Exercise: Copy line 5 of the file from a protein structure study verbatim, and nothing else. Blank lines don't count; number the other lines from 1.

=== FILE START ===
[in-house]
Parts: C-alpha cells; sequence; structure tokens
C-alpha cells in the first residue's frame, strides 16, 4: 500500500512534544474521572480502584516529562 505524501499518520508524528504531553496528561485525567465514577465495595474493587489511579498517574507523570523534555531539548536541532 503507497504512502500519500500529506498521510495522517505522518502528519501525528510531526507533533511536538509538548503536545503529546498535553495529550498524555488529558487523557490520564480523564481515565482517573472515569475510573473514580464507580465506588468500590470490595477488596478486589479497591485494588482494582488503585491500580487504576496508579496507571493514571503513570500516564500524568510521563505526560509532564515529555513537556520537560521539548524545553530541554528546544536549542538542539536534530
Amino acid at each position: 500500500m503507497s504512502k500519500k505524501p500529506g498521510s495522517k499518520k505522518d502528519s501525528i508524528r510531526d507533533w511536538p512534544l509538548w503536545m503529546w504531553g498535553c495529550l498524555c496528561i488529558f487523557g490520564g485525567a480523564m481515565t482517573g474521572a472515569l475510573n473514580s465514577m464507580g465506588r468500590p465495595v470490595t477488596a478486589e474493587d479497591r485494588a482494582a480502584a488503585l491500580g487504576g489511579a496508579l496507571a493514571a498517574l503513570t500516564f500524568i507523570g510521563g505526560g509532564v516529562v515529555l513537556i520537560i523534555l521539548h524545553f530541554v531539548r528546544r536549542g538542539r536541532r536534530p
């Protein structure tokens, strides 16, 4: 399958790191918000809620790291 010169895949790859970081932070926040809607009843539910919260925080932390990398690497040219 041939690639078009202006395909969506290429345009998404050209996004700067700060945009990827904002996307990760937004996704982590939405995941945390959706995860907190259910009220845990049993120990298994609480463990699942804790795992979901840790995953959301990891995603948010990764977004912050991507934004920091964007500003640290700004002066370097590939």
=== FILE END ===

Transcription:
């Protein structure tokens, strides 16, 4: 399958790191918000809620790291 010169895949790859970081932070926040809607009843539910919260925080932390990398690497040219 041939690639078009202006395909969506290429345009998404050209996004700067700060945009990827904002996307990760937004996704982590939405995941945390959706995860907190259910009220845990049993120990298994609480463990699942804790795992979901840790995953959301990891995603948010990764977004912050991507934004920091964007500003640290700004002066370097590939």